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The Crazy Story of How an A-10 Warthog Was Shot Down

A-10 Warthog
The flagship of the 81st Fighter Squadron, Spangdahlem Air Base, Germany flies over the Mosel River in central Germany on Feb. 17, 2000. Spangdahlem AB consists of the 81st Fighter Squadron, which flies the A-10 aircraft, and two F-16 squadrons, the 22nd and 23rd Fighter Squadrons, which fly the F-16. (U.S. Air Force photo by Master Sgt. Blake R. Borsic)(Released)

The United States Air Force’s last serving prisoner of war Lt. Col. Rob Sweet, who endured 19 days as a prisoner of war in Iraq after his aircraft was shot down during Operation Desert Storm, recently retired after a 33-year career with the Air Force. With his retirement, Lt. Col. Sweet revealed details about the events that led to his capture.

Lt. Col. Sweet, who spent his career flying the Air Force’s venerable A-10 Warthog series of ground-attack aircraft. Operation Desert Storm served as the A-10’s combat debut, and the aircraft performed remarkably well, destroying more than 900 Iraqi tanks and 2,000 additional military vehicles, along with 1,200 enemy artillery pieces. The A-10 proved so deadly that in a single day A-10 pilots successfully destroyed 23 Iraqi tanks.

Lt. Col. Sweet himself flew over two dozen successful combat missions while in Iraq. His 30th mission, however, would go very wrong.

On February 15, 1991, roughly a month into the war, Sweet and his flight lead, Captain Stephen R. Phillis, were dispatched on a mission to hunt for tanks belonging to the Iraqi Republican Guard about 80 miles north of the border with Kuwait. Sweet remembers feeling “keyed up” because 80 miles was farther than any A-10 had penetrated into Iraqi airspace, and Sweet knew that if anything went wrong the pair would be a long way from help.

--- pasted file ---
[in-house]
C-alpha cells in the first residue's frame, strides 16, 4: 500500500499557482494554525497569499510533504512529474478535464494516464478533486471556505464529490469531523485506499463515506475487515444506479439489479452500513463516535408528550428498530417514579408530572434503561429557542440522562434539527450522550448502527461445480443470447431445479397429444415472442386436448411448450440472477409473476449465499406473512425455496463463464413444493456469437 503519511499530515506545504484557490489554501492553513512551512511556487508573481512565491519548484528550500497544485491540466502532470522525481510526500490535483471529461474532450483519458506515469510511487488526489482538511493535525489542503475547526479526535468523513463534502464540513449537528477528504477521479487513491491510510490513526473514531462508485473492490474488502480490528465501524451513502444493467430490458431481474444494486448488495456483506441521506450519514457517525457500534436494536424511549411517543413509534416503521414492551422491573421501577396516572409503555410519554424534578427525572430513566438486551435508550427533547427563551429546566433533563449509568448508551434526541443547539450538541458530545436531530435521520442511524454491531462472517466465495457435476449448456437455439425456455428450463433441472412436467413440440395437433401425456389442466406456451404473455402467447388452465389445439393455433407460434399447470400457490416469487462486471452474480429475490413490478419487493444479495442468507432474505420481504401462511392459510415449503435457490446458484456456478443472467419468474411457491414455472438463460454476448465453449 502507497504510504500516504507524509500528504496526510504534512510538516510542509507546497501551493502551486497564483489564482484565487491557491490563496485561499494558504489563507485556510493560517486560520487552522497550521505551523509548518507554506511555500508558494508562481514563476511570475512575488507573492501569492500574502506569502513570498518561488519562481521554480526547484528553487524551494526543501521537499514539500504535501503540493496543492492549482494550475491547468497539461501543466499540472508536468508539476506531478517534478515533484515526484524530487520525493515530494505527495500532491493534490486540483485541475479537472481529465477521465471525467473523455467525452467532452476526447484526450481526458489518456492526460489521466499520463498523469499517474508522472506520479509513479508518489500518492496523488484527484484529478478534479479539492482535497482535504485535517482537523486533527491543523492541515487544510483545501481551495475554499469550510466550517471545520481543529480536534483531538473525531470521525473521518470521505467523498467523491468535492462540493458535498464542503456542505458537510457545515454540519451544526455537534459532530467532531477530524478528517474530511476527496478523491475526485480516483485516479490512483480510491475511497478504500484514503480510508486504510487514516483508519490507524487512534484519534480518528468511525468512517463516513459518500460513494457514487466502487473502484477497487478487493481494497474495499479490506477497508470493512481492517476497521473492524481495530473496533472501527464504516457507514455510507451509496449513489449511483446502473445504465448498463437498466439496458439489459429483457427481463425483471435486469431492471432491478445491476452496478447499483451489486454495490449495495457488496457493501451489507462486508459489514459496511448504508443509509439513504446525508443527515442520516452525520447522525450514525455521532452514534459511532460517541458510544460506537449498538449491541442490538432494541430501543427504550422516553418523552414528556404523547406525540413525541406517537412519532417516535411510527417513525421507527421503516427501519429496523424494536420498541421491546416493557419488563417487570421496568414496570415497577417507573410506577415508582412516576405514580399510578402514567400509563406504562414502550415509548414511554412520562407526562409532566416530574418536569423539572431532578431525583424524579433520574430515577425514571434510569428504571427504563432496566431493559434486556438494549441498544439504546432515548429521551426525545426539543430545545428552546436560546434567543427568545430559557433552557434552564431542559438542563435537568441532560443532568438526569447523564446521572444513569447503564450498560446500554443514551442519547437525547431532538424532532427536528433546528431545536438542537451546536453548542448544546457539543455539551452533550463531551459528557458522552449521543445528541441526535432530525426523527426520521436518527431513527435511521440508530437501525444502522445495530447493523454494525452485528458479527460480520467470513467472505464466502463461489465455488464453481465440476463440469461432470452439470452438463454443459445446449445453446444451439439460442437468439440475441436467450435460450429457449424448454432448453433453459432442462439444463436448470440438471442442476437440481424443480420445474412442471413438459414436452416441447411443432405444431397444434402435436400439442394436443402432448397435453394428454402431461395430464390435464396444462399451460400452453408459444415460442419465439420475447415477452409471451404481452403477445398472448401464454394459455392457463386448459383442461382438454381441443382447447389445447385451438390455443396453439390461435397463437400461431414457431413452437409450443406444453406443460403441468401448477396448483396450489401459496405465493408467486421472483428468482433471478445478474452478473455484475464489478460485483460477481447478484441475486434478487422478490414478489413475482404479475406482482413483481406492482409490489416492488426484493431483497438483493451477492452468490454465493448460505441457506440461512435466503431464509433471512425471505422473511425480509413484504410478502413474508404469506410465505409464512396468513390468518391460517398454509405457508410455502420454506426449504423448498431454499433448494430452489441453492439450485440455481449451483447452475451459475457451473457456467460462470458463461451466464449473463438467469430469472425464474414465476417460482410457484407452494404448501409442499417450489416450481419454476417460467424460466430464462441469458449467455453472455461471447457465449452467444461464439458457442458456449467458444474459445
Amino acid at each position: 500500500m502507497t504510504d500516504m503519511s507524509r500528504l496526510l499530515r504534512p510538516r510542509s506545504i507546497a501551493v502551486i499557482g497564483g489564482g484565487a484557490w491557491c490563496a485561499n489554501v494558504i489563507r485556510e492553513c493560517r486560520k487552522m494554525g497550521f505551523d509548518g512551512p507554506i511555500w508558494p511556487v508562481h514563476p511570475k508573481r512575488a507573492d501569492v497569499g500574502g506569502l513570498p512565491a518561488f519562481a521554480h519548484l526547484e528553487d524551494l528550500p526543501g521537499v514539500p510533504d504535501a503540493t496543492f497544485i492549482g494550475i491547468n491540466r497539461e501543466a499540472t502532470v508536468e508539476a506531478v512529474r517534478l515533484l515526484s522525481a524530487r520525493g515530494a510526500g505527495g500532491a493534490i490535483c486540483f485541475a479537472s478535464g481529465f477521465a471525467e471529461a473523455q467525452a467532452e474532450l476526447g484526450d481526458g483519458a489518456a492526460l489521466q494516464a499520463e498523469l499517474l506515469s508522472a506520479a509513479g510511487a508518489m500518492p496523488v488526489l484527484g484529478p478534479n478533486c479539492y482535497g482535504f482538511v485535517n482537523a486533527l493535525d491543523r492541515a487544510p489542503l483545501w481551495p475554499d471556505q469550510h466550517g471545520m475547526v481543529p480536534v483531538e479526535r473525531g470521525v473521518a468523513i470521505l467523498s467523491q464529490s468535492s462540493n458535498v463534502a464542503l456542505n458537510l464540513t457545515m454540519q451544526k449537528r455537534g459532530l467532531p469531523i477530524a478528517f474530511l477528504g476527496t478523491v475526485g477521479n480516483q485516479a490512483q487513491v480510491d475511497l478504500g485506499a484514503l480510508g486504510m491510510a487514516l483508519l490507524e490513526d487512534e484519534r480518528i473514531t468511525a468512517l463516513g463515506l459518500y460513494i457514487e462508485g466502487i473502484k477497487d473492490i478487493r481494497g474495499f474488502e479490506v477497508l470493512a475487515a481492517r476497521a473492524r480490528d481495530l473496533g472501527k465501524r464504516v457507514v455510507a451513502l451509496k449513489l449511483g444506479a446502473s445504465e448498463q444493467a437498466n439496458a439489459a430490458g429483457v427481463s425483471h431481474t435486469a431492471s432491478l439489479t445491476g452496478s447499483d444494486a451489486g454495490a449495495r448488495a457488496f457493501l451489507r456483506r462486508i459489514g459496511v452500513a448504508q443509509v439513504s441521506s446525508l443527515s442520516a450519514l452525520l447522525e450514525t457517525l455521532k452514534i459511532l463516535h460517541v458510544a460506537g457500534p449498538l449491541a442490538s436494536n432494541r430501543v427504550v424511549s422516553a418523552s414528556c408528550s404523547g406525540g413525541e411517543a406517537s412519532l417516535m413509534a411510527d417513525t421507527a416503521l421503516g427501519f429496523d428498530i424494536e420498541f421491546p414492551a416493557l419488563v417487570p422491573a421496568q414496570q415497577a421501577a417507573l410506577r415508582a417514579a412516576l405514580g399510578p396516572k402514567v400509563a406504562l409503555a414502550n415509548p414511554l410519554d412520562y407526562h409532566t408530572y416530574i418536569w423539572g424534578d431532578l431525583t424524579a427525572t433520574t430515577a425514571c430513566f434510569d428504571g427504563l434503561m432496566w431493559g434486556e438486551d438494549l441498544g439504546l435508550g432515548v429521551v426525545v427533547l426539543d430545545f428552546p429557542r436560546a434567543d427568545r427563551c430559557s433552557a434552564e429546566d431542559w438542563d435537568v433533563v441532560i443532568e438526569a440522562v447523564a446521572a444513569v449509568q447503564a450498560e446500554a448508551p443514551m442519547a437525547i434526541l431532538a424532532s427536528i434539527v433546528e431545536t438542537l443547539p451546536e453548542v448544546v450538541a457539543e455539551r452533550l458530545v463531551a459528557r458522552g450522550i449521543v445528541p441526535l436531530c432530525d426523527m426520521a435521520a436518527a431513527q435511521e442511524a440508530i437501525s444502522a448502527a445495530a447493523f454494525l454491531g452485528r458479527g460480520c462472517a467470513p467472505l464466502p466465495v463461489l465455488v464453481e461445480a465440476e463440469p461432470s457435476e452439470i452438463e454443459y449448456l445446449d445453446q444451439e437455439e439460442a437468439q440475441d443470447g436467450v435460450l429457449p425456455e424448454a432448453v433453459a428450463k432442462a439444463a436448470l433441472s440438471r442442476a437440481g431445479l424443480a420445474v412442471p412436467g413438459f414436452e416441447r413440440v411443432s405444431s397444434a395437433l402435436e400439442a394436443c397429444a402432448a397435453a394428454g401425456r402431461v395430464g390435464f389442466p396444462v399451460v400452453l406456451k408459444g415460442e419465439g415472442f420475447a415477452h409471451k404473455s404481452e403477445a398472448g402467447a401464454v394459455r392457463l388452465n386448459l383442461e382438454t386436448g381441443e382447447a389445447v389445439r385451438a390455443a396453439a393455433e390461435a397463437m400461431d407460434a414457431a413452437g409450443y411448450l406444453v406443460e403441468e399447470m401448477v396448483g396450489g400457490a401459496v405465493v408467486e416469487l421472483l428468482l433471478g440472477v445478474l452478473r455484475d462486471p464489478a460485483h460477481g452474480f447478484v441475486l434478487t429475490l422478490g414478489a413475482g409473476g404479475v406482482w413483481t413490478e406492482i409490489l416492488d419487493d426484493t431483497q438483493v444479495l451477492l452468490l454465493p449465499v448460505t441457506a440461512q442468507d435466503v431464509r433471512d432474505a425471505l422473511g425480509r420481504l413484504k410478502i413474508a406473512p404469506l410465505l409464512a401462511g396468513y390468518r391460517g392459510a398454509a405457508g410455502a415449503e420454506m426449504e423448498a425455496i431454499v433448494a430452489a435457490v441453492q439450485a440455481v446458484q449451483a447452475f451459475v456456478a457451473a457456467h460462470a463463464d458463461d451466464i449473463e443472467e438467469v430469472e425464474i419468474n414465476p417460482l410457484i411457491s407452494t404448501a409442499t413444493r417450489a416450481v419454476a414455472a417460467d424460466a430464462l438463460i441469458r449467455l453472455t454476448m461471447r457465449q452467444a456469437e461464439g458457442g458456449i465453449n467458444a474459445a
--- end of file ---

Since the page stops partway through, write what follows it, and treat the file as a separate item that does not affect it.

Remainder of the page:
When they arrived in their mission area, Sweet and Phillis came under heavy enemy fire. According to Sweet, standing orders at that time was to leave in such a situation in order to avoid being shot down. The crew, following orders, turned their aircraft around and began to navigate away from the area before something caught their eyes: a row of Iraqi Republican Guard tanks that looked as if they had not yet been hit, a surprise to both Sweet and Phillis because the United States had been relentlessly bombing the Iraqis for 30 straight days.

Unable to pass up the opportunity, Sweet and Phillis went in for an attack. The Iraqis responded with a surface-to-air missile that missed, and the A-10 crew followed up by attempting to attack the site from which the missile had been launched. Before they could do so, however, Sweet remembers feeling a light bump from behind, and, turning to look, he noticed that the rear end of his aircraft’s right wing was on fire. Sweet attempted to fly back south in the direction of the border, but the plane began to spiral out of the sky.

Realizing that he could not save the plane, Sweet ejected. He was met on the ground by Iraqi soldiers, and was taken into custody.

Captain Phillis, in an attempt to draw attention away from Sweet, intentionally drew enemy fire before he was also shot down. Phillis was killed in action and was posthumously awarded a Silver Star.

Sweet was released as part of a prisoner exchange and, after a 20-day recovery period back home, returned to join the 353rd Tactical Fighter Squadron in South Carolina.

Written By

Eli Fuhrman is an Assistant Researcher in Korean Studies at the Center for the National Interest and a current graduate student at Georgetown University’s Security Studies Program, where he focuses on East Asian security issues and U.S. foreign and defense policy in the region.

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